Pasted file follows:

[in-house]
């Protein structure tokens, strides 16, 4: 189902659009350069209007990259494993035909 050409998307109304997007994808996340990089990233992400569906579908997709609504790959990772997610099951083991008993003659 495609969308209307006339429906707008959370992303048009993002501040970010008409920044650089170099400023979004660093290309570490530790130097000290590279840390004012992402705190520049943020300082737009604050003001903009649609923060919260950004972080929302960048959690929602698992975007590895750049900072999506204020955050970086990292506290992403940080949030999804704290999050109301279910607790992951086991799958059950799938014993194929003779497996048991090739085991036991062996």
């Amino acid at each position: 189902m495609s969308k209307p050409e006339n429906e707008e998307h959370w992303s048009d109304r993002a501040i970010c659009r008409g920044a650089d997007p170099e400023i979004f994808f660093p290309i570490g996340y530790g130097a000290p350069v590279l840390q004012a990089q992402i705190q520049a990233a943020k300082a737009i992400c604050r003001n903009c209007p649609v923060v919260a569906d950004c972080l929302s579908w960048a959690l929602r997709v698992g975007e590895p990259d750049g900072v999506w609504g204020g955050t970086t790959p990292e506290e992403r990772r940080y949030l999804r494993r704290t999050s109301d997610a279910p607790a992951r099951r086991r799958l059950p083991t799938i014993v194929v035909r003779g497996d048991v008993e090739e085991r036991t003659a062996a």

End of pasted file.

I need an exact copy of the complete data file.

[in-house]
């Protein structure tokens, strides 16, 4: 189902659009350069209007990259494993035909 050409998307109304997007994808996340990089990233992400569906579908997709609504790959990772997610099951083991008993003659 495609969308209307006339429906707008959370992303048009993002501040970010008409920044650089170099400023979004660093290309570490530790130097000290590279840390004012992402705190520049943020300082737009604050003001903009649609923060919260950004972080929302960048959690929602698992975007590895750049900072999506204020955050970086990292506290992403940080949030999804704290999050109301279910607790992951086991799958059950799938014993194929003779497996048991090739085991036991062996």
């Amino acid at each position: 189902m495609s969308k209307p050409e006339n429906e707008e998307h959370w992303s048009d109304r993002a501040i970010c659009r008409g920044a650089d997007p170099e400023i979004f994808f660093p290309i570490g996340y530790g130097a000290p350069v590279l840390q004012a990089q992402i705190q520049a990233a943020k300082a737009i992400c604050r003001n903009c209007p649609v923060v919260a569906d950004c972080l929302s579908w960048a959690l929602r997709v698992g975007e590895p990259d750049g900072v999506w609504g204020g955050t970086t790959p990292e506290e992403r990772r940080y949030l999804r494993r704290t999050s109301d997610a279910p607790a992951r099951r086991r799958l059950p083991t799938i014993v194929v035909r003779g497996d048991v008993e090739e085991r036991t003659a062996a």